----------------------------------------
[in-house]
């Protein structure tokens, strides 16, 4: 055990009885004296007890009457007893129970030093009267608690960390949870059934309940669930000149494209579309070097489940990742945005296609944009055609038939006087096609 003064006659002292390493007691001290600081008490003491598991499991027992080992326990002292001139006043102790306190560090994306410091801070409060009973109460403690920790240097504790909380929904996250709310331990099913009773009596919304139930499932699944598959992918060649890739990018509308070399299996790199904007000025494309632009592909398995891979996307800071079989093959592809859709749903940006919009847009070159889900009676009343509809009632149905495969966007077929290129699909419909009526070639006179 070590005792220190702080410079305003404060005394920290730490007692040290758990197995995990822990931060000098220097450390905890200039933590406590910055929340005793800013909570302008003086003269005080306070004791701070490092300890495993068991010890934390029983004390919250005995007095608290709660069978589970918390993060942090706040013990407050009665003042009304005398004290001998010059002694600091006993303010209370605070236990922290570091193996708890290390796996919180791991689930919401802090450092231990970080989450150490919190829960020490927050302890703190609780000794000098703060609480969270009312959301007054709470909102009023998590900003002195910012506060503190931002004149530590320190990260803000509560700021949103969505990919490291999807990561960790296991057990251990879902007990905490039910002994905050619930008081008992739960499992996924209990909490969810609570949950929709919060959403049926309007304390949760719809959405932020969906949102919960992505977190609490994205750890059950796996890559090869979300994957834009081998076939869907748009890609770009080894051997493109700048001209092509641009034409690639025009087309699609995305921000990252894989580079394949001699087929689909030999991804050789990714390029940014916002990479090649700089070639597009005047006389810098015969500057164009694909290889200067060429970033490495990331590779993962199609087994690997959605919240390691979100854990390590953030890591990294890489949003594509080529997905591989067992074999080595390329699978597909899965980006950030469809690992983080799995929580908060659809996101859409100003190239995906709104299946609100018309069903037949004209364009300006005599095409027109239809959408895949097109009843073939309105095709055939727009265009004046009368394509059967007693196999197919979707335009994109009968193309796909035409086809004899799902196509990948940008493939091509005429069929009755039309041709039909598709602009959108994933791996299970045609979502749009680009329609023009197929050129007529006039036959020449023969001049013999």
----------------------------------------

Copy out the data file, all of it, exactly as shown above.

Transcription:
[in-house]
């Protein structure tokens, strides 16, 4: 055990009885004296007890009457007893129970030093009267608690960390949870059934309940669930000149494209579309070097489940990742945005296609944009055609038939006087096609 003064006659002292390493007691001290600081008490003491598991499991027992080992326990002292001139006043102790306190560090994306410091801070409060009973109460403690920790240097504790909380929904996250709310331990099913009773009596919304139930499932699944598959992918060649890739990018509308070399299996790199904007000025494309632009592909398995891979996307800071079989093959592809859709749903940006919009847009070159889900009676009343509809009632149905495969966007077929290129699909419909009526070639006179 070590005792220190702080410079305003404060005394920290730490007692040290758990197995995990822990931060000098220097450390905890200039933590406590910055929340005793800013909570302008003086003269005080306070004791701070490092300890495993068991010890934390029983004390919250005995007095608290709660069978589970918390993060942090706040013990407050009665003042009304005398004290001998010059002694600091006993303010209370605070236990922290570091193996708890290390796996919180791991689930919401802090450092231990970080989450150490919190829960020490927050302890703190609780000794000098703060609480969270009312959301007054709470909102009023998590900003002195910012506060503190931002004149530590320190990260803000509560700021949103969505990919490291999807990561960790296991057990251990879902007990905490039910002994905050619930008081008992739960499992996924209990909490969810609570949950929709919060959403049926309007304390949760719809959405932020969906949102919960992505977190609490994205750890059950796996890559090869979300994957834009081998076939869907748009890609770009080894051997493109700048001209092509641009034409690639025009087309699609995305921000990252894989580079394949001699087929689909030999991804050789990714390029940014916002990479090649700089070639597009005047006389810098015969500057164009694909290889200067060429970033490495990331590779993962199609087994690997959605919240390691979100854990390590953030890591990294890489949003594509080529997905591989067992074999080595390329699978597909899965980006950030469809690992983080799995929580908060659809996101859409100003190239995906709104299946609100018309069903037949004209364009300006005599095409027109239809959408895949097109009843073939309105095709055939727009265009004046009368394509059967007693196999197919979707335009994109009968193309796909035409086809004899799902196509990948940008493939091509005429069929009755039309041709039909598709602009959108994933791996299970045609979502749009680009329609023009197929050129007529006039036959020449023969001049013999």